IDEAS home Printed from
   My bibliography  Save this article

Policy Versus Place Luck: Achieving Local Economic Prosperity


  • Laura A. Reese

    (Michigan State University, East Lansing, MI, USA,

  • Minting Ye

    (Michigan State University, East Lansing, MI, USA)


This research focuses on the relative impact of place luck and economic development policy in contributing to long-term economic growth. Using a unique national data set composed of surveys of public officials, three decades of census data, and a variety of other data covering climate, health, amenities, and so on, the following research questions are addressed: (a) Is economic prosperity better explained by local development policy or simple place luck? (b) Are particular economic development policies more strongly related to prosperity than others? (c) Are there other attributes of cities such as school quality, service quality, and safety, for example, that appear to enhance economic health?

Suggested Citation

  • Laura A. Reese & Minting Ye, 2011. "Policy Versus Place Luck: Achieving Local Economic Prosperity," Economic Development Quarterly, , vol. 25(3), pages 221-236, August.
  • Handle: RePEc:sae:ecdequ:v:25:y:2011:i:3:p:221-236

    Download full text from publisher

    File URL:
    Download Restriction: no


    Citations are extracted by the CitEc Project, subscribe to its RSS feed for this item.

    Cited by:

    1. Sung Hoon Kang & Mark Skidmore & Laura Reese, 2015. "The Effects of Changes in Property Tax Rates and School Spending on Residential and Business Property Value Growth," Real Estate Economics, American Real Estate and Urban Economics Association, vol. 43(2), pages 300-333, June.
    2. Brian E. Whitacre & David Shideler & Randi Williams, 2016. "Do Incentive Programs Cause Growth? The Case of the Oklahoma Quality Jobs Program and Community-Level Economic Growth," Economic Development Quarterly, , vol. 30(1), pages 62-74, February.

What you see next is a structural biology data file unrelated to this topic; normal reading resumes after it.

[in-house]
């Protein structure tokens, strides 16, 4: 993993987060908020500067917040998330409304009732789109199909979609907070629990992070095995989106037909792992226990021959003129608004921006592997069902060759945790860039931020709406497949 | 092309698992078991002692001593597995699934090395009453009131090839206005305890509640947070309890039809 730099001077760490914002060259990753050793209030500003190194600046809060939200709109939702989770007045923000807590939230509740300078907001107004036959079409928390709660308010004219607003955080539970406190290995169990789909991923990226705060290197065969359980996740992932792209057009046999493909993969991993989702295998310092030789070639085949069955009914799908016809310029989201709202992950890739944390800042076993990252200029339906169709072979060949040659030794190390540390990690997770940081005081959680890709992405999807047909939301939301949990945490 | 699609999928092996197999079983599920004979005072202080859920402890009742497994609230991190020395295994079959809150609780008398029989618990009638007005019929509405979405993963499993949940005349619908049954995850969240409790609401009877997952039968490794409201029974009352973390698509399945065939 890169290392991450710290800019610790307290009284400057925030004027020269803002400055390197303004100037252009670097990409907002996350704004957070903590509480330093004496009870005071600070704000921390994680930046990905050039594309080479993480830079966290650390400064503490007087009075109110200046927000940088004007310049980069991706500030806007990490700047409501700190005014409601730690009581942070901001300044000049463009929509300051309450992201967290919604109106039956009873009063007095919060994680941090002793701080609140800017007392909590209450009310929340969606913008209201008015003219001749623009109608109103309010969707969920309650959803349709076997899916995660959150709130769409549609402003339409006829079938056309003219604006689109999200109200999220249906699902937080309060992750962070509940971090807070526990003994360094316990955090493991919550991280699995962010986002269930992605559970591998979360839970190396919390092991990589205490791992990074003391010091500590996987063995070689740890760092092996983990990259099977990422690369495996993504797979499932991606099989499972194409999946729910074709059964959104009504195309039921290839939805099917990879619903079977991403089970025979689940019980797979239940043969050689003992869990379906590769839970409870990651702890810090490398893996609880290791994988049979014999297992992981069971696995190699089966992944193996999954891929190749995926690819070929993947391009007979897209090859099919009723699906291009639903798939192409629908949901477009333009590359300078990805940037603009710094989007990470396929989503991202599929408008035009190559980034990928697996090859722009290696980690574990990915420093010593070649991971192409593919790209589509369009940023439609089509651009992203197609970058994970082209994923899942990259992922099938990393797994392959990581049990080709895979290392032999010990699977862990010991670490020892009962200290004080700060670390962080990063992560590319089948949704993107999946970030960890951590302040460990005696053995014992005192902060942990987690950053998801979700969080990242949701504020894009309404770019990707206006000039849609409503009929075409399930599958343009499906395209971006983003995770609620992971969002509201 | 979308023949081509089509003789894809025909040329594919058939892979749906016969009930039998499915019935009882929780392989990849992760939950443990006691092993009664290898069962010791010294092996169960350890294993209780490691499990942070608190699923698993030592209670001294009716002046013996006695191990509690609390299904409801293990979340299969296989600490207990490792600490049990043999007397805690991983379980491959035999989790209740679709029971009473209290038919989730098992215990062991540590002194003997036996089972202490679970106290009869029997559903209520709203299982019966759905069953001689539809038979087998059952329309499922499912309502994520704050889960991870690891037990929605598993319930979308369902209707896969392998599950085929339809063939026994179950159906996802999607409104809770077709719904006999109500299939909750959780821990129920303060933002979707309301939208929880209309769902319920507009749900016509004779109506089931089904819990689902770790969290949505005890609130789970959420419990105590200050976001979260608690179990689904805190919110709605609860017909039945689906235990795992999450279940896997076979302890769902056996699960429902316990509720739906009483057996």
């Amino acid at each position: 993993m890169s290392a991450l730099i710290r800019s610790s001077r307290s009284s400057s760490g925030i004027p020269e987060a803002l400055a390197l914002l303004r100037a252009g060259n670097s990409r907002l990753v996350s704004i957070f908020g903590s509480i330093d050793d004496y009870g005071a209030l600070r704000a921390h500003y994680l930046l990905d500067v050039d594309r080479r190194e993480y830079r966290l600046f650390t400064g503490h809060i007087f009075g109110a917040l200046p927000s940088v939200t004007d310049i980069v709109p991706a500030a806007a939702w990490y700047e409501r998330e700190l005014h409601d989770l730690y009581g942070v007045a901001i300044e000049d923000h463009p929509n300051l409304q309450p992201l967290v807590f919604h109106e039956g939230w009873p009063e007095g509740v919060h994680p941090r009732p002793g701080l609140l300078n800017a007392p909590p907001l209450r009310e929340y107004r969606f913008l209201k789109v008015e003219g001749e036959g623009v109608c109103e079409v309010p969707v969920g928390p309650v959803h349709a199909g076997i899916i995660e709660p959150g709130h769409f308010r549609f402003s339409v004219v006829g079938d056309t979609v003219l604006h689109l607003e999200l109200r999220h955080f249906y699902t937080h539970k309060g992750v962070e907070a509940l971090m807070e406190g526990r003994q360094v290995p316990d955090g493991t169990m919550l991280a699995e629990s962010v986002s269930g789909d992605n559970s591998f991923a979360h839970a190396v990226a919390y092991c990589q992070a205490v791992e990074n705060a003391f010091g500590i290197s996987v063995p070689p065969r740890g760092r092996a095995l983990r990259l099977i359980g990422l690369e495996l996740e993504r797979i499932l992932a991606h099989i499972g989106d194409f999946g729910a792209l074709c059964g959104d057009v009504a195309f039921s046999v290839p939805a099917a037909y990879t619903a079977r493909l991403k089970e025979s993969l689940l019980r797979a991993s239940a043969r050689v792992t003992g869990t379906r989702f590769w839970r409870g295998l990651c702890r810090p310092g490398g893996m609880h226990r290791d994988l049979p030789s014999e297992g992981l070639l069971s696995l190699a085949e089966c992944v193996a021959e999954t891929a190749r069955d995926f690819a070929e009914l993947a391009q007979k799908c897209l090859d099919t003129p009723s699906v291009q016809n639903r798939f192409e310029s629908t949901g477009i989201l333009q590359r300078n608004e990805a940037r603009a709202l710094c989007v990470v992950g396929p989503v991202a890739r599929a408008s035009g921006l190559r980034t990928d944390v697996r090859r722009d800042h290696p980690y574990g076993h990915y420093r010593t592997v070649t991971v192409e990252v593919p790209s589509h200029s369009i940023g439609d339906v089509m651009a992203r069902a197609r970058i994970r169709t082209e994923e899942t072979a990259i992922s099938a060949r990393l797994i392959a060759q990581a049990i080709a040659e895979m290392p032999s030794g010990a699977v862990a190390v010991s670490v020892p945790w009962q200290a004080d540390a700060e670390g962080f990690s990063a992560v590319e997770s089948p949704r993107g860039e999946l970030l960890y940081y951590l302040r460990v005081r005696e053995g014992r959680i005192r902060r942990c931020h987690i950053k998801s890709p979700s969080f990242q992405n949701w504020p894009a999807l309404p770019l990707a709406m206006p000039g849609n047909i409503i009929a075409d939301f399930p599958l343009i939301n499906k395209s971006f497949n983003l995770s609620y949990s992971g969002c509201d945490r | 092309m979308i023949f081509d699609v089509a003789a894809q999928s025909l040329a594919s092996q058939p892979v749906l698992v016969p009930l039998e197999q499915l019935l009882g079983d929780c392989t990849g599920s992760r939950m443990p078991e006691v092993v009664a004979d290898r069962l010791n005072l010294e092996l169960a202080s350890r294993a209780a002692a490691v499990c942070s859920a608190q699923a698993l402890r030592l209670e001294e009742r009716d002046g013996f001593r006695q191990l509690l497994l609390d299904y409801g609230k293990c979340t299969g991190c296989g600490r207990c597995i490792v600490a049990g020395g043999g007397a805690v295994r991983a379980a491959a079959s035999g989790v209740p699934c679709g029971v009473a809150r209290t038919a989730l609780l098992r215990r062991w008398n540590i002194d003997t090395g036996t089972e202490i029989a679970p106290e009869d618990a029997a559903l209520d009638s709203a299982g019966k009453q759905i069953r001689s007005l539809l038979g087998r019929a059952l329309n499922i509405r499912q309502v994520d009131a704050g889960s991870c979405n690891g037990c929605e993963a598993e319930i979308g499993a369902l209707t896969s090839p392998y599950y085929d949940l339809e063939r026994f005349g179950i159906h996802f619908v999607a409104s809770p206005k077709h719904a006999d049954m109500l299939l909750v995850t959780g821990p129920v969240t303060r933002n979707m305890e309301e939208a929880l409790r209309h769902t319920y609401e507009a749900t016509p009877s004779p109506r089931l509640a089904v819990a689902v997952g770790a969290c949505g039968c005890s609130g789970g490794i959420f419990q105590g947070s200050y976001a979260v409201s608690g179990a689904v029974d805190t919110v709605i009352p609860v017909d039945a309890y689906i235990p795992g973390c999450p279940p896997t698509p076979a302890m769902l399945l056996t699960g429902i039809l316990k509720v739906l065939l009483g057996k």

All material on this site has been provided by the respective publishers and authors. You can help correct errors and omissions. When requesting a correction, please mention this item's handle: RePEc:sae:ecdequ:v:25:y:2011:i:3:p:221-236. See general information about how to correct material in RePEc.

    For technical questions regarding this item, or to correct its authors, title, abstract, bibliographic or download information, contact: (SAGE Publications). General contact details of provider: .

    If you have authored this item and are not yet registered with RePEc, we encourage you to do it here. This allows to link your profile to this item. It also allows you to accept potential citations to this item that we are uncertain about.

    We have no references for this item. You can help adding them by using this form .

    If you know of missing items citing this one, you can help us creating those links by adding the relevant references in the same way as above, for each refering item. If you are a registered author of this item, you may also want to check the "citations" tab in your RePEc Author Service profile, as there may be some citations waiting for confirmation.

    Please note that corrections may take a couple of weeks to filter through the various RePEc services.

    IDEAS is a RePEc service hosted by the Research Division of the Federal Reserve Bank of St. Louis . RePEc uses bibliographic data supplied by the respective publishers.